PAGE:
Pamphlet Review: The Strange Death of European Social Democracy

The Political Economy of Social Democracy: The Swedish Collapse, The Danish Mystery, The British Mirage and the German Dilemma by Stuart Wilks-Heeg (South Bank European Papers)

Capitalism is a global system, and has become more so than ever over the last twenty years. This fairly straightforward axiom is just one important factor lying behind the failure of Social Democratic reformism not only to deliver on its pseudo-socialist promises, but also its failure to even manage capitalism successfully on its own terms.

The Social Democratic failure is often couched in terms of a collapse of electoral support, but Stuart Wilks-Heeg argues in this pamphlet that “the primary challenge facing Social Democrats is one of political economy, not one of electoral decline.” In fact, one of the points made most clearly in this pamphlet is that electoral support for the Social Democratic parties has not collapsed but, rather, has begun to fluctuate, often quite wildly, after a thirty-year post-war period of fairly steady ascendancy. Possible reasons for this are put forward in the pamphlet.

The one that Wilks-Heeg spends most space analysing is the collapse of Fordism, both as a method for the mass-production of consumer goods and as an ideological system that included Keynesian economics as one of its components and relied for its smooth operation on what Wilks-Heeg calls a ‘‘class compromise”, this consisting basically of a trade-off between higher wages and higher productivity. This, he says, was the basis for Social Democratic political economy.

Wilks-Heeg seems to be under some misapprehensions surrounding this point. He states, for example, that this class compromise succeeded in “combining productivity growth, full employment, labour peace, welfare state expansion, steady wage growth and greater social equality”. Much of this is no doubt true—except, crucially, “greater social equality”. A rise in wages does not mean an erosion of inequality, particularly when profits rise at a similar or higher rate, a factor represented here by “productivity growth”. While workers certainly did become “better off”, inequalities, including those of power, remained more-or-less the same, the capitalists remaining in charge, workers remaining wage-slaves.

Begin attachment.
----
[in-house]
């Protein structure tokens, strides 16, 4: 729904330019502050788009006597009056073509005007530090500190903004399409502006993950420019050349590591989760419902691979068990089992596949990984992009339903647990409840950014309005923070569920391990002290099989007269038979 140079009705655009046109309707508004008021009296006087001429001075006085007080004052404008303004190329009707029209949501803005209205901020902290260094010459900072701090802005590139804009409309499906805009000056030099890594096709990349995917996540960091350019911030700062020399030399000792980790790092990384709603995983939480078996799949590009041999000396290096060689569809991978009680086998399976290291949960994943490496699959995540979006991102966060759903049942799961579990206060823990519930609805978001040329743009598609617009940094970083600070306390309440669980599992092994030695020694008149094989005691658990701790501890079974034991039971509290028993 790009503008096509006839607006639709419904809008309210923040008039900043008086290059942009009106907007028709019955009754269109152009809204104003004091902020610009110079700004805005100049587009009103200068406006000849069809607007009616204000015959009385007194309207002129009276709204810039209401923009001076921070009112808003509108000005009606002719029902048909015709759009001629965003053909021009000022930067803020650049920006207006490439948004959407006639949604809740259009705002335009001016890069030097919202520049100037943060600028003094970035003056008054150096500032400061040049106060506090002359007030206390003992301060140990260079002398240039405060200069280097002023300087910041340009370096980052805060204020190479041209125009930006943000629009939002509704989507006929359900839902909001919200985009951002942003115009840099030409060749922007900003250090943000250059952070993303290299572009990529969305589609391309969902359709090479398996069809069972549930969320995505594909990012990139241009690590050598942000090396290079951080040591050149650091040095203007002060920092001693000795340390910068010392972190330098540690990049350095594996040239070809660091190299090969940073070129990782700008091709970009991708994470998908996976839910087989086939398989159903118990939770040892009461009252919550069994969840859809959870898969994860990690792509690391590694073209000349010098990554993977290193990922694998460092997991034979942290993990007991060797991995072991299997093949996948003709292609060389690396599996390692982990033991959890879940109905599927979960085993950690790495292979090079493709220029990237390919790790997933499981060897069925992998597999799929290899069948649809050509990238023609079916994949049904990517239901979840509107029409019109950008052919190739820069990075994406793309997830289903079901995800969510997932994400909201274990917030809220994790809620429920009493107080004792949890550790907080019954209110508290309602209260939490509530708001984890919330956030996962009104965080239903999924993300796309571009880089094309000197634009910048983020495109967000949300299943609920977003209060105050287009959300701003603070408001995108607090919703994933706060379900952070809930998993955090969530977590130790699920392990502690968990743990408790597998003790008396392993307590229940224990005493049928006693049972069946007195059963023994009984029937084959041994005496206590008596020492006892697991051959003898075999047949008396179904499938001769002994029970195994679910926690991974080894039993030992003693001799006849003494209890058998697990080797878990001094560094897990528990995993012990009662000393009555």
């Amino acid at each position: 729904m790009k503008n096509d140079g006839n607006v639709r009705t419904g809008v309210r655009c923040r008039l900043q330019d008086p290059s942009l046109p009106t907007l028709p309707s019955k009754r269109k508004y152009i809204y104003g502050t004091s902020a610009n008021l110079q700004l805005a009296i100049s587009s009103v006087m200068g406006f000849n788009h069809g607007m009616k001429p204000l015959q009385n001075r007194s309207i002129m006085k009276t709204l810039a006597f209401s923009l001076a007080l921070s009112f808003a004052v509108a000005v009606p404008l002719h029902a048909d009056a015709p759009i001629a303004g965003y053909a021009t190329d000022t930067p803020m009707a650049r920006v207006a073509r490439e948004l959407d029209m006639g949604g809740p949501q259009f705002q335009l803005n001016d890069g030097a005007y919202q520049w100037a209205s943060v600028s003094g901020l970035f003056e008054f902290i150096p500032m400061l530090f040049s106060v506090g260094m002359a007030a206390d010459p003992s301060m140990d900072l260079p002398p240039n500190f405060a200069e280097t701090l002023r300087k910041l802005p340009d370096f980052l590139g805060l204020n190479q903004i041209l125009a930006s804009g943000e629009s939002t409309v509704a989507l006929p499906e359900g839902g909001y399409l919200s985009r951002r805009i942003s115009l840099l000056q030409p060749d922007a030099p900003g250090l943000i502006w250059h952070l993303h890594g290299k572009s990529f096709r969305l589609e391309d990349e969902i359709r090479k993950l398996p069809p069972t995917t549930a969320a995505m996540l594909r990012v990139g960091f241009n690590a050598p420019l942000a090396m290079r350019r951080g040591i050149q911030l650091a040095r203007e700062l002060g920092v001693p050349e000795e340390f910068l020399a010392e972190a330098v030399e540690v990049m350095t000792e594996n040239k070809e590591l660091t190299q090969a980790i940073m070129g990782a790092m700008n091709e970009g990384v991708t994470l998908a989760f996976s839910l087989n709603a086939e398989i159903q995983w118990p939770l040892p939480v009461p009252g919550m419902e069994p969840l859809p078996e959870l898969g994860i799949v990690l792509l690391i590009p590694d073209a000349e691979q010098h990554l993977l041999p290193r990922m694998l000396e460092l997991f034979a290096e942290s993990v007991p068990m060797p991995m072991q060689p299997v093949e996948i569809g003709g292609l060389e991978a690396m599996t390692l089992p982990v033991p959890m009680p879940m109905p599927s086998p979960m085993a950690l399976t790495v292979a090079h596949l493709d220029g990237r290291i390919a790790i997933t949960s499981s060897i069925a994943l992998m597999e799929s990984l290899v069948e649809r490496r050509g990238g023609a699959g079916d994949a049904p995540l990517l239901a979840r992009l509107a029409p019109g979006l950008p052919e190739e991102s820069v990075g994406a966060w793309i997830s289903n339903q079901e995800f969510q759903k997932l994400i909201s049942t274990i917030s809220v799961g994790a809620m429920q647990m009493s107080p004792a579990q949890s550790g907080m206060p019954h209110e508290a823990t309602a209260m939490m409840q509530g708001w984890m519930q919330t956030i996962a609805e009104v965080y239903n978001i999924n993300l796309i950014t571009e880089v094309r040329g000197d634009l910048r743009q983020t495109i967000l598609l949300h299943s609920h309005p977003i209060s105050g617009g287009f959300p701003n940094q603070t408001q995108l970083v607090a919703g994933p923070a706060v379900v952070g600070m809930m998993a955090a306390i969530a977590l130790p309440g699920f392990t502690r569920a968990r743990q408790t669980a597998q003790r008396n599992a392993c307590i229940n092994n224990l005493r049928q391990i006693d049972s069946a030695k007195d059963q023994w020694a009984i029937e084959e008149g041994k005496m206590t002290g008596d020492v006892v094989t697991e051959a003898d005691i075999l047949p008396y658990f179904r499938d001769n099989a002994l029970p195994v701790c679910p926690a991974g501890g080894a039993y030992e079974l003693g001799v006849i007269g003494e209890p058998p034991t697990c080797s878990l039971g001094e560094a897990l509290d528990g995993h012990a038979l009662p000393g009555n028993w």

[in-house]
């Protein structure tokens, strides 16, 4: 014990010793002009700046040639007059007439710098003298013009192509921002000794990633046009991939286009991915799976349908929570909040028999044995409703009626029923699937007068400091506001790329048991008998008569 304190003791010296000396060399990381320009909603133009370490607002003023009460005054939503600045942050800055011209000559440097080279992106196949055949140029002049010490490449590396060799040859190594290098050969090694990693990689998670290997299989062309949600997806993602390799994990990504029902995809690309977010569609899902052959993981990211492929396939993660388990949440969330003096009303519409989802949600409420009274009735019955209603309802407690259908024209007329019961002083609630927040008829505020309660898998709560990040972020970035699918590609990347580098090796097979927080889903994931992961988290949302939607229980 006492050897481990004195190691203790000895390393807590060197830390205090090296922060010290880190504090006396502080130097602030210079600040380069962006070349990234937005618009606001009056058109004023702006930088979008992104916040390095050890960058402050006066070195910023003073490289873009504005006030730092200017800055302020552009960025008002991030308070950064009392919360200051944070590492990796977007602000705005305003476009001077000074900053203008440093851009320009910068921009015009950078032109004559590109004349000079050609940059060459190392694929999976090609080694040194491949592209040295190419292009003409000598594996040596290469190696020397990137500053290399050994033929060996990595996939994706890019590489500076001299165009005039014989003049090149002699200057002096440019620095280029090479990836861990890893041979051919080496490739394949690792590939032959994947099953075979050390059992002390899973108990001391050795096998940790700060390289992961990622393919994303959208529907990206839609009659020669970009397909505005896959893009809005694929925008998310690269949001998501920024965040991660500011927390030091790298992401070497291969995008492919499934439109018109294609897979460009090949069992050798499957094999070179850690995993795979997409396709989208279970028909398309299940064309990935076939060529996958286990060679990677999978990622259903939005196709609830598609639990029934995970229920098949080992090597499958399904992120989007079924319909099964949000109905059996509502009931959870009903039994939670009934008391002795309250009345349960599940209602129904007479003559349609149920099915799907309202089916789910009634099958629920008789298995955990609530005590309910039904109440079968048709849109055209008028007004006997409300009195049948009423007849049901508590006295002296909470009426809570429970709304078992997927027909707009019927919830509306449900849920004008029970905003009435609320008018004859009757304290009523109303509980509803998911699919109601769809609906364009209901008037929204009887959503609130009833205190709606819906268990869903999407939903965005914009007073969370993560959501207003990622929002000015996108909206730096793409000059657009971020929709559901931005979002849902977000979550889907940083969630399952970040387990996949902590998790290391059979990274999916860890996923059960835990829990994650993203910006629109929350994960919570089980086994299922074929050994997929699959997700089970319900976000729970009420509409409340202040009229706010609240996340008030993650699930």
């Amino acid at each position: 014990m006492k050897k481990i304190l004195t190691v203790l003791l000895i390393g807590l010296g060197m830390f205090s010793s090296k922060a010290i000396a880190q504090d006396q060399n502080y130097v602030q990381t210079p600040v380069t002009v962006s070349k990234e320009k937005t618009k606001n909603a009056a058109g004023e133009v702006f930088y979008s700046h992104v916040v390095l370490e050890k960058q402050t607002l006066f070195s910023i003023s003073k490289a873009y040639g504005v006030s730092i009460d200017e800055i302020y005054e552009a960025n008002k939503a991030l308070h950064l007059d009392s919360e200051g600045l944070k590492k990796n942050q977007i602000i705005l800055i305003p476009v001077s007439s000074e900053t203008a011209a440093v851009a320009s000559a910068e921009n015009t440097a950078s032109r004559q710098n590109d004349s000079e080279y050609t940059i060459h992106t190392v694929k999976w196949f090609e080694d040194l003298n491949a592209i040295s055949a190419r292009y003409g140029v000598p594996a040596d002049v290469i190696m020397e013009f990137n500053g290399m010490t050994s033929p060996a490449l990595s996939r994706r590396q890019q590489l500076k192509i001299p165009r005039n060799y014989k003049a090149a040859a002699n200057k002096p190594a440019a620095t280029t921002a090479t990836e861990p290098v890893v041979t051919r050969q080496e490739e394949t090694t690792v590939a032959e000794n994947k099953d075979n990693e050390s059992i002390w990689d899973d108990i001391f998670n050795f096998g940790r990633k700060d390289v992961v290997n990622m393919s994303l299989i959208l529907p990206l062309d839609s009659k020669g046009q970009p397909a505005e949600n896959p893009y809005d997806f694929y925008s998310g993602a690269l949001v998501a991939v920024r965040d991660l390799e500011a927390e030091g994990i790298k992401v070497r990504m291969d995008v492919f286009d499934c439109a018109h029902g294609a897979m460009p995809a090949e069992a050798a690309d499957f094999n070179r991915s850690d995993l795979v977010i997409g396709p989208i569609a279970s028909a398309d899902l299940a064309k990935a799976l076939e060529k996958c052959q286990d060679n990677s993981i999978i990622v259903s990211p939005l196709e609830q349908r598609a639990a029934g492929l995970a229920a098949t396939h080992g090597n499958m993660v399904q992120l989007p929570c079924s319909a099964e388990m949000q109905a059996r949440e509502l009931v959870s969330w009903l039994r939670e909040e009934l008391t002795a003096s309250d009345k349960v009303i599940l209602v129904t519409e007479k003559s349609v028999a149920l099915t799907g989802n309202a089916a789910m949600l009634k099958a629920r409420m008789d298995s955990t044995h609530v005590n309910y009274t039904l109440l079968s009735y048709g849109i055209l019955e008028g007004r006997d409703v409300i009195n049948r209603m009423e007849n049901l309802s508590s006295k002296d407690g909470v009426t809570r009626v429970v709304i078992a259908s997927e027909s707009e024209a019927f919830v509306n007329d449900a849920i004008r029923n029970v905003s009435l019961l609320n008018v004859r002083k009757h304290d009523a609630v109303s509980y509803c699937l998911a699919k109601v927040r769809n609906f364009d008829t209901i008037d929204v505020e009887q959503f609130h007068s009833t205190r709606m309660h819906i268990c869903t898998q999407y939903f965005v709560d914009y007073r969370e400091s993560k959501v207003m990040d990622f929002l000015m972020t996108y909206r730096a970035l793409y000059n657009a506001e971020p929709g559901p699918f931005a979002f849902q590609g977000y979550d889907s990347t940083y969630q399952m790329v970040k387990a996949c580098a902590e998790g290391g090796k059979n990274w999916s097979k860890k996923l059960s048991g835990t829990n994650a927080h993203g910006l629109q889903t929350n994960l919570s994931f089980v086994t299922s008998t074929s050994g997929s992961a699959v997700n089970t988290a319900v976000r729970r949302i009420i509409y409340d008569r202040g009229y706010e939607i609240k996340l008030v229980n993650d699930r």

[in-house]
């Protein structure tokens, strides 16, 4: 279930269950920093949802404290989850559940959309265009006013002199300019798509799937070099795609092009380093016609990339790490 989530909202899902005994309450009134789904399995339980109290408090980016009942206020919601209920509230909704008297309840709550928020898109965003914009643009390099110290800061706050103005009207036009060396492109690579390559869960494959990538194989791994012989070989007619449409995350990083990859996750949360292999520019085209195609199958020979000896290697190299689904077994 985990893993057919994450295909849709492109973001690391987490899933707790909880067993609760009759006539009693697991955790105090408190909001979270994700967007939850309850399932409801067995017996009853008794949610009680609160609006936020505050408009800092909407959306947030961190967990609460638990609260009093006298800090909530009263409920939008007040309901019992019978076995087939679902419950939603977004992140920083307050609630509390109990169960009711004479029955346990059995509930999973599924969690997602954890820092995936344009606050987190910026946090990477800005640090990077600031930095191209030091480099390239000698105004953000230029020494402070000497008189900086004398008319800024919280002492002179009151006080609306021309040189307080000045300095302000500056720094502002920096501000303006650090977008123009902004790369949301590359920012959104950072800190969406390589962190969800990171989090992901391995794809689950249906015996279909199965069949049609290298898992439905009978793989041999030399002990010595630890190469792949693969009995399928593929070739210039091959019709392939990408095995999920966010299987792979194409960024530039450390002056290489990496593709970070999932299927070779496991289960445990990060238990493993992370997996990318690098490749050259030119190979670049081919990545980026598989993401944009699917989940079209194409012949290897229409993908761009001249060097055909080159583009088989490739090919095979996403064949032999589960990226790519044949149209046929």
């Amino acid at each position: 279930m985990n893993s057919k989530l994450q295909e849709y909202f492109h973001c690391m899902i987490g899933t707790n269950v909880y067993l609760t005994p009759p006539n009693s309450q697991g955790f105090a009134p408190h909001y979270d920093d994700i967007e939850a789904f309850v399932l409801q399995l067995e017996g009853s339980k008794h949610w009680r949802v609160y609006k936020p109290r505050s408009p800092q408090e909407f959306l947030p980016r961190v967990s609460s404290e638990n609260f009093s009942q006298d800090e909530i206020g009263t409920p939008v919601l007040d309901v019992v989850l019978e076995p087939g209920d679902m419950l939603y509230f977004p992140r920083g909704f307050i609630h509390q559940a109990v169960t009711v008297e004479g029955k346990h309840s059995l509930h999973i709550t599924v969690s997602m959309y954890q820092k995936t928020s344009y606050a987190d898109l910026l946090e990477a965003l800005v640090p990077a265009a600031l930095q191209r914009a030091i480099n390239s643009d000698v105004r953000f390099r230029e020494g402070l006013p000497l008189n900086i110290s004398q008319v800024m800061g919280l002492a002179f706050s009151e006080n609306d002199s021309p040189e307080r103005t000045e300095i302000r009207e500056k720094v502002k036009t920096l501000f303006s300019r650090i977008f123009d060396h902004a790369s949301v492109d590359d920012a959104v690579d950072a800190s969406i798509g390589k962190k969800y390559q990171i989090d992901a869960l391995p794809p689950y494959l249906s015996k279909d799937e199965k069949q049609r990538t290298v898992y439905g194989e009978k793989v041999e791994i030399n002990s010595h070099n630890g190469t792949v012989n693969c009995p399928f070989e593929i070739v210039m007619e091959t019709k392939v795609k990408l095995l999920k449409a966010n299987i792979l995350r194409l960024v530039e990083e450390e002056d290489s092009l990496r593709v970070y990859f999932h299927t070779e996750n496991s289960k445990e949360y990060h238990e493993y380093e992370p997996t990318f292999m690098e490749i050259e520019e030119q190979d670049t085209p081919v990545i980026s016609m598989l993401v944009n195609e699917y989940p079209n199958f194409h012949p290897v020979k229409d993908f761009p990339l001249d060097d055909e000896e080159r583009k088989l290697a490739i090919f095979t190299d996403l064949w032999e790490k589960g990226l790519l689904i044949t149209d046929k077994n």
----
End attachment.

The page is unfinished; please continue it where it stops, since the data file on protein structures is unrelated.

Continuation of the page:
The “success” of Western Social Democracy was largely illusory and certainly very limited as, even in its own terms, it was based on a “class compromise” that was in its turn largely a product of Western capitalism’s ability to keep ahead in global capitalist competition and of the absence of severe economic crisis. When the economies of other nations and blocs, particularly in the Middle and the Far East, began to technologically “catch up”, and when global profit rates fell Western economic stability evaporated along with its hegemony and took the Social Democratic mirage with it.

The shift in international economic/power relations made a qualitative change in Western methods of production necessary, as Wilks-Heeg states:

  “Today, in an era of globalisation, rapid technological change and dramatically enhanced competition, capital has sought greater flexibility and deregulation . . . Inevitably, these changes have disrupted the terms of the class compromise. In order to survive, capital has had to break from traditional relationships with labour and pressured governments to facilitate flexibility and de-regulation.”

In other words, class struggle in the West has gone from a relatively muted affair into a state of open warfare, with the ruling class very much on the attack. In the face of this attack the Social Democrat reformists have simply capitulated, being openly and fully on the side of capital and Union leaders have by-and-large gone with them, apparently regarding themselves (in a time dishonoured neo-Stalinist manner) as simply the industrial wing of the Social Democratic parties, trying to keep the workers in line to facilitate electoral victories for their political masters.

This pamphlet contains much that we would not agree with but, on the whole, Wilks-Heeg presents a very pertinent and interesting analysis of the present state of reformist politics. Sadly, he continues to try and think of ways to rejuvenate reformism, failing to draw the obvious conclusion that social reform is by-and-large a failure and social revolution is both necessary and desirable.

Jonathan Clay